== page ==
Many shades of Life.

I’ve been thinking about the symbiosis between organisms and I want to present a different view that should simplify our understanding of the tree of life. With the rise of the computation of phylogenetic trees then this isn’t a new idea but I’m presenting it from a layman’s point of view.

Organisms use different processes of reproduction as a means of genetic survival but to consider a group of organisms that use a specific mechanism in isolation to the many other organisms that together ensure the survival of that genetic information is to me an arbitrary division of the genotype.

You can’t say that humans are a ‘separate’ species without considering the many thousands of different microbes that keep us alive. What keeps us alive is also what keeps us genetically fit.

We do this grouping into species though for convenience sake. We group organisms by reproduction and by features of the phenotype (the body). But that is just that. It is a rule of thumb or a heuristic that is arbitrary. It has been useful given for most of human history until modern times we have been ignorant of the genome.

The probability is that we have descended from a single replicator. This is supported by the science when we examine the genome of quite diversely expressed organisms. So there are not so many species but so many individual replicators which differ from all other replicators by a variable percentage of changes in the genetic material from that first replicator.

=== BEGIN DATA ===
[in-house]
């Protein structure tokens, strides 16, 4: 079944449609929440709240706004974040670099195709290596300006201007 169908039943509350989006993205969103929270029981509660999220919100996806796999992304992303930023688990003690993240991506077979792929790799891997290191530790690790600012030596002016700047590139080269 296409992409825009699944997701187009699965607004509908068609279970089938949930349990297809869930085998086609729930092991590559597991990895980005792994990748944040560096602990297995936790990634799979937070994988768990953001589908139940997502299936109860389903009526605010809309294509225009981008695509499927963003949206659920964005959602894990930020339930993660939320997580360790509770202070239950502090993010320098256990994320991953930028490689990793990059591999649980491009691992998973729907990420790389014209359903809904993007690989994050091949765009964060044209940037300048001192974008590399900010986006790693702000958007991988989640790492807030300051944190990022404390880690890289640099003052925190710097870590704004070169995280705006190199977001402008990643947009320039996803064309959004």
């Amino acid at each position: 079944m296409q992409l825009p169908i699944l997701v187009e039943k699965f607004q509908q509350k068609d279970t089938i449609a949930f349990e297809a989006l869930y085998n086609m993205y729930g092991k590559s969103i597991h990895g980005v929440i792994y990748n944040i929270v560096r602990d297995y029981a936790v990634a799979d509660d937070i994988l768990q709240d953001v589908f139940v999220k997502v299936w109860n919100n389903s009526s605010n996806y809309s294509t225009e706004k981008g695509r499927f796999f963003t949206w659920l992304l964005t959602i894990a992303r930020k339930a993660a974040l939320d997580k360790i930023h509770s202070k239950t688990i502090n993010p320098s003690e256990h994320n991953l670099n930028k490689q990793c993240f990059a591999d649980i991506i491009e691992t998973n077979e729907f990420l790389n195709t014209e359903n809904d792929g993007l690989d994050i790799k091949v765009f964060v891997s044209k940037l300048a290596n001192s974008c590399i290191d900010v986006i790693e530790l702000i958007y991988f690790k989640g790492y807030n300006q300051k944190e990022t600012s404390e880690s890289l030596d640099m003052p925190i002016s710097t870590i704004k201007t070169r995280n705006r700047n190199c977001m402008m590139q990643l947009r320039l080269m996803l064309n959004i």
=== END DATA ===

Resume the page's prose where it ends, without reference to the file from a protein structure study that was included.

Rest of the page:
From a human point of view that’s pretty amazing as it means that there is information in your body, in your genome, that is over 3.5 billion years old from what is called the last universal common ancestor (LUCA).

That we group sets of these replicators by an arbitrary expression of the phenotype does not falsify the process of evolution of the genotype because we cannot explain the underlying gene sequences needed to explain the expression of the phenotype that we grouped the organisms by.

This is very hard to do. It took over a decade and a lot of work to explain the one trait of blue eyes in humans. That we cannot yet reverse engineer the exact sequences that give us our arbitrary classification of “species” isn’t a refutation of common descent but just our lack of skill in reverse engineering the genotype to correlate to the phenotype we have arbitrarily selected.

It may even be that our grouping by phenotype expression involves so many genetic sequences that it is computationally impossible but I’m confident that in time we’ll have a heuristic to automatically categorize a genome into a “species” using a small number of tags. This then finally eliminates the false dichotomy of creationist micro- verses macro- evolution as a species would be “Those sequences which the computer tags”.